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Am J Neurodegener Dis 2012;1(1):75-87

Original Article
Lowering of amyloid beta peptide production with a small molecule
inhibitor of amyloid-β precursor protein dimerization

Pauline PL So, Ella Zeldich, Kathleen I Seyb, Mickey M Huang, John B Concannon, Gwendalyn D King, Ci-Di Chen,
Gregory D Cuny, Marcie A Glicksman, Carmela R Abraham

Department of Medicine Graduate Program in Molecular Medicine and Department of Biochemistry, Boston University
School of Medicine, Boston, MA, USA; Laboratory for Drug Discovery in Neurodegeneration (LDDN), Harvard
NeuroDiscovery Center, Brigham and Woman’s Hospital, and Harvard Medical School, Boston, MA, USA.

Received April 17, 2012; accepted April 22, 2012; Epub April 23, 2012; published May 30, 2012

Abstract: The amyloid precursor protein (APP) is a single-pass transmembrane glycoprotein that is ubiquitously
expressed in many cell types, including neurons.  Amyloidogenic processing of APP by beta- and gamma- secretases
leads to the production of amyloid-beta (Aβ) peptides that can oligomerize and aggregate into amyloid plaques, a
characteristic hallmark of Alzheimer’s disease (AD) brains.  Multiple reports suggest that dimerization of APP may play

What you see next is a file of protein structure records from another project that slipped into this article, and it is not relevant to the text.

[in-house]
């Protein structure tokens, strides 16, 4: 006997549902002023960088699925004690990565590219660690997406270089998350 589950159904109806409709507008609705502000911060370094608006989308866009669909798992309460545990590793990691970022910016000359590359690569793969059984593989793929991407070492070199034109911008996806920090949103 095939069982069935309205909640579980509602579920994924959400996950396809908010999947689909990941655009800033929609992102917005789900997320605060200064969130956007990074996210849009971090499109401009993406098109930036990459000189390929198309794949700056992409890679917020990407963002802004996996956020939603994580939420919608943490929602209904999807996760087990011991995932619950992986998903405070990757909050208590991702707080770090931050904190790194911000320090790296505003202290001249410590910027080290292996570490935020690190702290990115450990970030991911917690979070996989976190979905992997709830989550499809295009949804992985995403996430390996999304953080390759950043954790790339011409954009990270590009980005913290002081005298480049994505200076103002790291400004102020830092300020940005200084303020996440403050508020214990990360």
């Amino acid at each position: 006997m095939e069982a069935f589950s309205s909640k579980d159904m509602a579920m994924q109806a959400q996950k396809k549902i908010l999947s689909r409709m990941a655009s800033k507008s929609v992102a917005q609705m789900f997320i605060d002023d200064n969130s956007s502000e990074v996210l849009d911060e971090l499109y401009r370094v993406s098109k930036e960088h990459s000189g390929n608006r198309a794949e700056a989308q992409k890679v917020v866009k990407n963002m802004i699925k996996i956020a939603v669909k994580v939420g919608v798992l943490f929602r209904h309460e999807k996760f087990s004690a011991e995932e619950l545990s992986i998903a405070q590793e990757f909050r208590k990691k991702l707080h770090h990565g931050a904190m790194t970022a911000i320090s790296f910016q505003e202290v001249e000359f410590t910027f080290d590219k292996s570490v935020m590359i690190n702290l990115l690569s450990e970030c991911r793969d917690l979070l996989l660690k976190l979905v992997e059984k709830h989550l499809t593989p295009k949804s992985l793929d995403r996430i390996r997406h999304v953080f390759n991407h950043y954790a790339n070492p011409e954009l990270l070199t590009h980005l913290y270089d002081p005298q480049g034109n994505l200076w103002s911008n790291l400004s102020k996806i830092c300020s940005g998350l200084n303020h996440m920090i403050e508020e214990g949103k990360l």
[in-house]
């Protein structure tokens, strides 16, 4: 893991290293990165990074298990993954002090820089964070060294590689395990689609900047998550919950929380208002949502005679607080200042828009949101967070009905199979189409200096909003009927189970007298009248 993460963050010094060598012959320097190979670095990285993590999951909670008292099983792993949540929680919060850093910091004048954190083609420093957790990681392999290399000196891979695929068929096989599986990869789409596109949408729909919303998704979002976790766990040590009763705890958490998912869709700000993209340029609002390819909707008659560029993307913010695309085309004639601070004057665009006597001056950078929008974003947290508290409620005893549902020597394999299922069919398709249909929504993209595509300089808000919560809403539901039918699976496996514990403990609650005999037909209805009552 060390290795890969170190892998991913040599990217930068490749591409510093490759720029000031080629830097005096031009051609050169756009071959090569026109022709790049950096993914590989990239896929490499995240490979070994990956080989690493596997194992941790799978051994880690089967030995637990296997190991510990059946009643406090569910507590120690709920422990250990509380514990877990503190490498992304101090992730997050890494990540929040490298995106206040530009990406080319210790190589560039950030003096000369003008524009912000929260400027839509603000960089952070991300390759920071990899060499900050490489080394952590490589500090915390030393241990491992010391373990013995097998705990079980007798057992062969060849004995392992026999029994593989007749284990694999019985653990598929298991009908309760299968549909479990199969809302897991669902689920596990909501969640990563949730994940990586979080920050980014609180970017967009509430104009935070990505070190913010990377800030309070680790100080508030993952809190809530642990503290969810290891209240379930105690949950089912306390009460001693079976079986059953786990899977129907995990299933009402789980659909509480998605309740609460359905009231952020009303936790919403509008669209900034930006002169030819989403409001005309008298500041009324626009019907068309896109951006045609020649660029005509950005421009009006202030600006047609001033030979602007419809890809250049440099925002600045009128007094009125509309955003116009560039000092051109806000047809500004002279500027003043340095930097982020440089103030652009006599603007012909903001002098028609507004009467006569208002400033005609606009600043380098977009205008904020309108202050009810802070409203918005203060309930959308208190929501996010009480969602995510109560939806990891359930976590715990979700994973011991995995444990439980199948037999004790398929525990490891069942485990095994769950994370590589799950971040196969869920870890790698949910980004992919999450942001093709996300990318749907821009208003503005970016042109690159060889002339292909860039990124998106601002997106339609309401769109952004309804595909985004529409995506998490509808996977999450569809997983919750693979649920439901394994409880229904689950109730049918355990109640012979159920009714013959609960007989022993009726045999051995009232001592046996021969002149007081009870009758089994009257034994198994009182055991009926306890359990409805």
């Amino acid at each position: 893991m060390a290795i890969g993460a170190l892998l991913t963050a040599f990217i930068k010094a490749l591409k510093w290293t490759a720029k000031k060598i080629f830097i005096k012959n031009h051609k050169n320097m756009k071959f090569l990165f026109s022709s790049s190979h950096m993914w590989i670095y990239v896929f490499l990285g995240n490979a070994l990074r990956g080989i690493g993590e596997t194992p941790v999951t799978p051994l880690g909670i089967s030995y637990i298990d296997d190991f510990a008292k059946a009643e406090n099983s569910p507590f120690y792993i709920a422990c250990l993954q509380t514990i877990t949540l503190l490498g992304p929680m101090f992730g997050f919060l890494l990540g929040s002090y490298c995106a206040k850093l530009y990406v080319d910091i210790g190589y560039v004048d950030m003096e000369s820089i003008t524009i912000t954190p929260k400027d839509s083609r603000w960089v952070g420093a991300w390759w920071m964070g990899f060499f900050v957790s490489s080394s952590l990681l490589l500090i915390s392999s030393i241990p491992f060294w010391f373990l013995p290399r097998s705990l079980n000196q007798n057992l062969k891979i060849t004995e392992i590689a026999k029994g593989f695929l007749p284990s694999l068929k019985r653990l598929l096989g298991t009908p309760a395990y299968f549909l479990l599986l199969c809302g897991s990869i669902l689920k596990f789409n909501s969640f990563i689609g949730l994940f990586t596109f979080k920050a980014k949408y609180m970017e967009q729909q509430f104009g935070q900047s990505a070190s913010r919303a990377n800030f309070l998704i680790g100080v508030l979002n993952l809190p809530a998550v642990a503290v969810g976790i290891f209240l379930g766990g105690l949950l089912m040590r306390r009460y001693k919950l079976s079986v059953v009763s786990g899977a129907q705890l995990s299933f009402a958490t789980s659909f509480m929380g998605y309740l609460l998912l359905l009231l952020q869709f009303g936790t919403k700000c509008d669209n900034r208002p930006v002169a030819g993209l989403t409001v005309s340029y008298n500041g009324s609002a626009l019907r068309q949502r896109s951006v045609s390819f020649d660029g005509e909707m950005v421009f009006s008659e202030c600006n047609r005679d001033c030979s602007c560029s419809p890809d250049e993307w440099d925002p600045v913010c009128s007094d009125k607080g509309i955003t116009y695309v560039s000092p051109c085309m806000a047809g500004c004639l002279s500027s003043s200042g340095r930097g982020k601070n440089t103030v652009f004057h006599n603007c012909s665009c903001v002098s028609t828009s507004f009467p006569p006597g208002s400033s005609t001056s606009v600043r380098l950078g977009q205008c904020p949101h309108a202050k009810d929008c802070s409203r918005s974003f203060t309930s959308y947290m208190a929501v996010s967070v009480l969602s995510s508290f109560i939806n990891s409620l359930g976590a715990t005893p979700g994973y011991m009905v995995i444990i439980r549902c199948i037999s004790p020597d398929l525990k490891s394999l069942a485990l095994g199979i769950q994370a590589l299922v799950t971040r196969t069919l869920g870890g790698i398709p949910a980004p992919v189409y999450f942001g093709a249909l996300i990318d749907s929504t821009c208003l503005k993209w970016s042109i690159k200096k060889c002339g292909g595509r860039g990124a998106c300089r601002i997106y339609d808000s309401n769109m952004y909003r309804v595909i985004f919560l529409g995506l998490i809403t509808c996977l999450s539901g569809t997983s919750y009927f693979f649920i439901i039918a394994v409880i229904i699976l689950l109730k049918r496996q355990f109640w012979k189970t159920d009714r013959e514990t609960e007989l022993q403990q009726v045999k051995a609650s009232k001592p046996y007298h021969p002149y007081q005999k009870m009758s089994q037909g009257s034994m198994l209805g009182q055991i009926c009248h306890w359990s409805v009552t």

a role in Aβ production; however, it is not yet clear whether APP dimers increase or decrease Aβ and the mechanism is
not fully understood.  To better understand the relationship between APP dimerization and production of Abeta, a high
throughput screen for small molecule modulators of APP dimerization was conducted using APP-Firefly luciferase
enzyme complementation to detect APP dimerization.  Selected modulators identified from a compound library of
77,440 compounds were tested for their effects on Abeta generation.  Two  molecules that inhibited APP dimerization
produced a reduction in Abeta levels as measured by ELISA.  The inhibitors did not change sAPPalpha or gamma-CTF
levels, but lowered sAPPbeta levels, suggesting that blocking the dimerization is preventing the cleavage by beta-
secretase in the amyloidogenic processing of APP.  To our knowledge, this is the first HTS effort to identify small
molecule modulators of APP dimerization.  Inhibition of APP dimerization has previously been suggested as a
therapeutic target in AD.  The findings reported here further support that modulation of APP dimerization may be a
viable means of reducing the production of Abeta. (AJND1104004)

Keywords: Alzheimer disease, amyloid-β precursor protein, protein dimerization, amyloid beta-peptides, high-
throughput screening, firefly luciferase complementation


Address all correspondence to:
Dr. Carmela R Abraham, PhD
Department of Biochemistry
Boston University School of Medicine
72 East Concord Street, K-304
Boston, MA, 02118, USA.
Phone: (617) 638-4308, Fax: (617) 638-5339
E-mail: cabraham@bu.edu